James Jay Edwards

The Five Rules of Success Offers a Slick and Stylish Second Chance

(The Five Rules of Success, courtesy Ambassador Film Group)

James Jay Edwards reviews The Five Rules of Success, a crime thriller written and directed by Orson Oblowitz and starring Santiago Segura. (Ambassador Film Group


During the pandemic, most film festivals were forced to go virtual. This allowed for critics and fans alike to still make important cinematic discoveries without jeopardizing their health and safety. Discoveries like The Five Rules of Success, which was one of the most talked-about films of The Fantasia Film Festival.

The Five Rules of Success is about an ex-con, known only as X (Santiago Segura), who dreams of owning his own restaurant. He comes up with a plan, complete with “five rules,” to accomplish this goal. He gets a job as a delivery boy at a local eatery, hoping to work his way up and gain experience. Unfortunately, he finds that life on the outside is not as easy as he thought it would be, and his past behaviors slowly begin to creep back up on him.


(The Five Rules of Success, theatrical release poster, courtesy Ambassador Film Group)

The brainchild of writer/director/auteur Orson Oblowitz (Trespassers, The Queen of Hollywood Blvd), The Five Rules of Success is a trippy film. For such a young director, Oblowitz has a very distinct visual style. He serves as his own cinematographer, and the photography is slick and spastic, almost anxiety-inducing. In a startling bit of self-awareness, there’s even a seizure warning title card at the very beginning of the film. The camera movement is swirling and nauseous, with Oblowitz mounting his lens just about anywhere he can to provide fresh and unique angles. It’s dizzying, making it impossible for the audience to relax. And that’s a good thing.

Technical virtuosity aside, The Five Rules of Success is a frustrating film to watch, and that’s by design (and also a good thing). Although he’s been locked up for most of his adult life, X is eager to make a fresh start, yet he is hindered by everyone from his abusive and manipulative parole officer to his new boss’ jackass son. He wants to be a good guy, but over the course of the movie, he makes a handful of poor decisions that may cripple his life chances. And as his past is slowly and methodically revealed, the viewer learns more about him and roots for him, even though he does make these poor decisions.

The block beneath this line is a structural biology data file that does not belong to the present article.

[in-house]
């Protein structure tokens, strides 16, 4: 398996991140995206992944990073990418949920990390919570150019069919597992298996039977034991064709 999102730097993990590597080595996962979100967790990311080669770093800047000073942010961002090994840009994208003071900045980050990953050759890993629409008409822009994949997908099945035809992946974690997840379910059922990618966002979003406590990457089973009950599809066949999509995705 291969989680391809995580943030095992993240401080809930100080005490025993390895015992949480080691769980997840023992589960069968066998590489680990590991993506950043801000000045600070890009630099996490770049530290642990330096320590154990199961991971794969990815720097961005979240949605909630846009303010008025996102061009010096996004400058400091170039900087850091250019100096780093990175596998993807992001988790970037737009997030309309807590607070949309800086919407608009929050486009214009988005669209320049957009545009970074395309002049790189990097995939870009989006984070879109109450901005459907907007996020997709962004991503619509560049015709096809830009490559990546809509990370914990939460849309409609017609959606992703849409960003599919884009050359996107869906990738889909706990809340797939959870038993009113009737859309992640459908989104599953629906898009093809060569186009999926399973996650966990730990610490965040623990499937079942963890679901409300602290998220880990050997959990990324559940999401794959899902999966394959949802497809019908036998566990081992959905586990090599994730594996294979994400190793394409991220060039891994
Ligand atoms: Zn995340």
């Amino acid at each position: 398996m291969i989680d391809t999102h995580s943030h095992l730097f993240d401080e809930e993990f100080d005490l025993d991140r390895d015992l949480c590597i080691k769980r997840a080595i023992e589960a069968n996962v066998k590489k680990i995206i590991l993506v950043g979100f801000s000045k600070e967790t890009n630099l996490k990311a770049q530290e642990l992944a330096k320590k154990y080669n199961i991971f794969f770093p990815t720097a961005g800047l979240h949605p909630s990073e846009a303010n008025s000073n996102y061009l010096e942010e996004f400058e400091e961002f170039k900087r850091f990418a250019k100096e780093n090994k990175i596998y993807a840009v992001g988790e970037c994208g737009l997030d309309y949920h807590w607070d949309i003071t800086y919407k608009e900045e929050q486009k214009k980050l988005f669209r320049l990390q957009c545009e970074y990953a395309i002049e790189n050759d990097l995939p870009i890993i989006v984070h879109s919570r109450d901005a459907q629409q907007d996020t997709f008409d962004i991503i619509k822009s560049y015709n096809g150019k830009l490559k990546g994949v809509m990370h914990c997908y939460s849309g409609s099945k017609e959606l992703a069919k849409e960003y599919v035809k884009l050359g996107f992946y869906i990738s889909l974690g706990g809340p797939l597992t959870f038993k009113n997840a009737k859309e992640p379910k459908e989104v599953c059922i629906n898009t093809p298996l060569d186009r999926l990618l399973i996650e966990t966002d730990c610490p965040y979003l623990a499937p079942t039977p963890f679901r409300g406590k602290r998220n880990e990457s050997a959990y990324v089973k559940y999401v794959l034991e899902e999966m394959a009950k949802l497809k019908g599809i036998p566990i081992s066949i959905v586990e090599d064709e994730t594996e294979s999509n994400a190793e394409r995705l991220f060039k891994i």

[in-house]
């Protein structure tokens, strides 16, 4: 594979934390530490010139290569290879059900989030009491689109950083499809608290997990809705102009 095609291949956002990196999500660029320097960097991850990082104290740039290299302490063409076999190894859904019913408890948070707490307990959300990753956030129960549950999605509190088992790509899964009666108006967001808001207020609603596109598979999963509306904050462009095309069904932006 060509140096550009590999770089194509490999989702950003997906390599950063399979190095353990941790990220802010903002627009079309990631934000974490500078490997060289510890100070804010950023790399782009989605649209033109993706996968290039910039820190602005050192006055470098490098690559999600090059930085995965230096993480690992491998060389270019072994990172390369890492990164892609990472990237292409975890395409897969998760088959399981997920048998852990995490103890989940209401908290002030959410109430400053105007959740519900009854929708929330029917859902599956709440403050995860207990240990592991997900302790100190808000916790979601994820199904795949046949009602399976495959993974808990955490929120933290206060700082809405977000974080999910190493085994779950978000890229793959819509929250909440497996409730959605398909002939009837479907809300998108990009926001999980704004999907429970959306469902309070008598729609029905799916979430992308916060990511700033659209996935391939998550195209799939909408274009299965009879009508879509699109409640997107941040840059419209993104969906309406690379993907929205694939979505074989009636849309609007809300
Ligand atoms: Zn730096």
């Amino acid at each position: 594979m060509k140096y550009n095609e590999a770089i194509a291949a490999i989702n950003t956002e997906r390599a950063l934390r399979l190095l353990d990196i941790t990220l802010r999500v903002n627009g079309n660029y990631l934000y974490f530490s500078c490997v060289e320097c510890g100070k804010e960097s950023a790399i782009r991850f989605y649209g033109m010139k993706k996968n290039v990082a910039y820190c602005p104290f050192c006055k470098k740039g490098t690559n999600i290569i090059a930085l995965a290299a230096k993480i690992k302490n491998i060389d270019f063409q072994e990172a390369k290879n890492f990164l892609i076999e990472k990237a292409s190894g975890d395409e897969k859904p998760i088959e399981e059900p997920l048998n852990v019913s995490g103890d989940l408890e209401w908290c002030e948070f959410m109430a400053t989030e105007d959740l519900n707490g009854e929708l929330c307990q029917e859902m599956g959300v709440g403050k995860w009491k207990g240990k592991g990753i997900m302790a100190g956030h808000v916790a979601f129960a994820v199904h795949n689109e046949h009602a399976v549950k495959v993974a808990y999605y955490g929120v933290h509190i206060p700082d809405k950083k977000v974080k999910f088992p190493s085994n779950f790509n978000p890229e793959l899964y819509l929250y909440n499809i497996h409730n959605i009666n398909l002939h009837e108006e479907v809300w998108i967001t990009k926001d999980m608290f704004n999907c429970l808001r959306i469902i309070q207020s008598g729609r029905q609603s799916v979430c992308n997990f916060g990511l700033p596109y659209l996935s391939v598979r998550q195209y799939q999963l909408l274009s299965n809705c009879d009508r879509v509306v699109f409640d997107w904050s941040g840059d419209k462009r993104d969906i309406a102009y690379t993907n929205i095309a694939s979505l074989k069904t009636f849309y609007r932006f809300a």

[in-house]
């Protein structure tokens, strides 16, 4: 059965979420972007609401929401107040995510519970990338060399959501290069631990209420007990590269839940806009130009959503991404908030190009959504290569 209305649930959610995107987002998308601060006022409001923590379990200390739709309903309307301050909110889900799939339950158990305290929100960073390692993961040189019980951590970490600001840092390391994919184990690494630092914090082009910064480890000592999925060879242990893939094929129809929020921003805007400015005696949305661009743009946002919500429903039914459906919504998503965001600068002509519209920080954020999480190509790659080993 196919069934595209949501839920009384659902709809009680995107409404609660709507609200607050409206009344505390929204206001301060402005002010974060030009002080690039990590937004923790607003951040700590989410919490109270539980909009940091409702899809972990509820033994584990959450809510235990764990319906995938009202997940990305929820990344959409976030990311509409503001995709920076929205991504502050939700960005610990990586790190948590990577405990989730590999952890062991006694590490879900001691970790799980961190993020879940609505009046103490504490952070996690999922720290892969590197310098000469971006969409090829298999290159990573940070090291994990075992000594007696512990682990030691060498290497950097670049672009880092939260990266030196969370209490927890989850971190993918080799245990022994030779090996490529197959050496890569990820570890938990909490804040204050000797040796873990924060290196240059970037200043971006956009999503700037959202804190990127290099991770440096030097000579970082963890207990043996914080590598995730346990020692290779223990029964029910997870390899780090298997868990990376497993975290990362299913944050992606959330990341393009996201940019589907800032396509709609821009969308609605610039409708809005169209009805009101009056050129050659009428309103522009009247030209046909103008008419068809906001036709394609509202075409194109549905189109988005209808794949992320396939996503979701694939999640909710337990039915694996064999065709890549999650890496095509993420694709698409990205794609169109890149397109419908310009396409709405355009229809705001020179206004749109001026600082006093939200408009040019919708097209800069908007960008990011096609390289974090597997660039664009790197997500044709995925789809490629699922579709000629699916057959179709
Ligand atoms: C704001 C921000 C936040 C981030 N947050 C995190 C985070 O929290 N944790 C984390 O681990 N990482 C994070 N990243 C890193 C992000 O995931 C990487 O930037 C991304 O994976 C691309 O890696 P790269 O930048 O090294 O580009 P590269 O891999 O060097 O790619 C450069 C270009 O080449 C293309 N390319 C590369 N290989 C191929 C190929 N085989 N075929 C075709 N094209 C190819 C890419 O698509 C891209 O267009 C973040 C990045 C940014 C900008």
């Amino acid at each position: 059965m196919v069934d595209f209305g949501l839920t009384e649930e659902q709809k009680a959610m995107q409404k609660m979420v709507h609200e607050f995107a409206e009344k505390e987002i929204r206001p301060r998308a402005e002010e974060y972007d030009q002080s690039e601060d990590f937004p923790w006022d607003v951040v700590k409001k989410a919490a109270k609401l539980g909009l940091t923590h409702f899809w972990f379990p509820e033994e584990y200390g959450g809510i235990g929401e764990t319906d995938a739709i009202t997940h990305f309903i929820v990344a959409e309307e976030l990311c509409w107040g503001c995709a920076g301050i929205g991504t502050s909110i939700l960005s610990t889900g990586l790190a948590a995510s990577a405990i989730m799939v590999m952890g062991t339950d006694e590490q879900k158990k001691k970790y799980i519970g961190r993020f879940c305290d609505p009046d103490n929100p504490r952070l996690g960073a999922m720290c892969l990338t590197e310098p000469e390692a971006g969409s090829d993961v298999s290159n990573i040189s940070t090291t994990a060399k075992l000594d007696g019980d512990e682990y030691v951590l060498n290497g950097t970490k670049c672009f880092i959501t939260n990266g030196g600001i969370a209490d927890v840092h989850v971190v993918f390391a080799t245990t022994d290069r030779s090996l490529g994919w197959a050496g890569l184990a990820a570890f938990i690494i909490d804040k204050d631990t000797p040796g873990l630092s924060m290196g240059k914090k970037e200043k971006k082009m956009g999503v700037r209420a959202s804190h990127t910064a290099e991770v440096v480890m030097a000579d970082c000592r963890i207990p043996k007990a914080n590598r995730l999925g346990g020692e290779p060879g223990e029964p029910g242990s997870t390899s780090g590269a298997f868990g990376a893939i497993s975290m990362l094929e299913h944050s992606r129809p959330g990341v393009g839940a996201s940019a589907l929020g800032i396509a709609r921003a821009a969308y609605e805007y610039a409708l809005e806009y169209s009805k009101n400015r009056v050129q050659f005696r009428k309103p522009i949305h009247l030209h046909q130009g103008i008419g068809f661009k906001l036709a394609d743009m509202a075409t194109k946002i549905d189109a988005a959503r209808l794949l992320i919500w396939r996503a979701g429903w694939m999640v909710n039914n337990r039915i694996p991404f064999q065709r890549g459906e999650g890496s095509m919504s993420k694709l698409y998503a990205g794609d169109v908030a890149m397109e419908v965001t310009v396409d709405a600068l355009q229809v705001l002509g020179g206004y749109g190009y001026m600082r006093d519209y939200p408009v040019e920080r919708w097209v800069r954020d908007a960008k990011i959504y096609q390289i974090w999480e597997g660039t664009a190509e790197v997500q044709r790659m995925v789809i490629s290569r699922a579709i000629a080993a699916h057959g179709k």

(The Five Rules of Success, courtesy Ambassador Film Group)

The Five Rules of Success is a clean and tight 83 minutes, which is a bit surprising, as there are a few threads left unfollowed. Subplots and revelations involving X’s parole officer and boss’ son/new buddy are left unexplored. Which lets the movie focus completely on X and his journey, and that’s who the audience cares about. But these threads affect X, so it’s a bit puzzling that they just fade away. But hey, viewers should applaud any edits that help to keep a movie neat and concise. So, more power to Oblowitz for deciding to leave some stuff out.

The biggest advantage to film festivals going virtual is that the viewership increases. Without being limited by theater size or geographical location, festival slates are open wide. Not everyone can get themselves to Montreal for Fantasia Fest, but almost everyone has a computer. And virtually, they can all discover great movies like The Five Rules of Success.

The Five Rules of Success is available on VOD on both Amazon and iTunes.



Check out the podcast Eye On Horror for more with James Jay Edwards, and also features Jonathan Correia and Jacob Davison.


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